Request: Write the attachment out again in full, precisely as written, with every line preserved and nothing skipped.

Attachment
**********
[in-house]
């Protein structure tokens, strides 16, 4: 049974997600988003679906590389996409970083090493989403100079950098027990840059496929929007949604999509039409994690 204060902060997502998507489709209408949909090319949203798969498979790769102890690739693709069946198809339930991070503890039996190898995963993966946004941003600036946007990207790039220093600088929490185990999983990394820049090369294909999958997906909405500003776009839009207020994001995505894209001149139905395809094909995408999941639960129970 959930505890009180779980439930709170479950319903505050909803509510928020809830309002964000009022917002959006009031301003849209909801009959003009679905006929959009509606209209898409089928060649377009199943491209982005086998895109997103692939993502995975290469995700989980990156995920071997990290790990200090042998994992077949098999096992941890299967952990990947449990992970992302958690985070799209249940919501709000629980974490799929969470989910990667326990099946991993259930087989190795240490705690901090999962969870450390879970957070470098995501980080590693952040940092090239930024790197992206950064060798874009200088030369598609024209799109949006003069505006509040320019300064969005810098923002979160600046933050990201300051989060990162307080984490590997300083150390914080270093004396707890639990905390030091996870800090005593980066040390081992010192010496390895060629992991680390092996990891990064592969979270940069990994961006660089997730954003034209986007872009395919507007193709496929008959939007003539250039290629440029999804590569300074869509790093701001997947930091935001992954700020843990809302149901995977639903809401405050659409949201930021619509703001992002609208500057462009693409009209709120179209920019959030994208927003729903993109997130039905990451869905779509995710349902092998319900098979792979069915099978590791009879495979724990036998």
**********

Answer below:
[in-house]
């Protein structure tokens, strides 16, 4: 049974997600988003679906590389996409970083090493989403100079950098027990840059496929929007949604999509039409994690 204060902060997502998507489709209408949909090319949203798969498979790769102890690739693709069946198809339930991070503890039996190898995963993966946004941003600036946007990207790039220093600088929490185990999983990394820049090369294909999958997906909405500003776009839009207020994001995505894209001149139905395809094909995408999941639960129970 959930505890009180779980439930709170479950319903505050909803509510928020809830309002964000009022917002959006009031301003849209909801009959003009679905006929959009509606209209898409089928060649377009199943491209982005086998895109997103692939993502995975290469995700989980990156995920071997990290790990200090042998994992077949098999096992941890299967952990990947449990992970992302958690985070799209249940919501709000629980974490799929969470989910990667326990099946991993259930087989190795240490705690901090999962969870450390879970957070470098995501980080590693952040940092090239930024790197992206950064060798874009200088030369598609024209799109949006003069505006509040320019300064969005810098923002979160600046933050990201300051989060990162307080984490590997300083150390914080270093004396707890639990905390030091996870800090005593980066040390081992010192010496390895060629992991680390092996990891990064592969979270940069990994961006660089997730954003034209986007872009395919507007193709496929008959939007003539250039290629440029999804590569300074869509790093701001997947930091935001992954700020843990809302149901995977639903809401405050659409949201930021619509703001992002609208500057462009693409009209709120179209920019959030994208927003729903993109997130039905990451869905779509995710349902092998319900098979792979069915099978590791009879495979724990036998």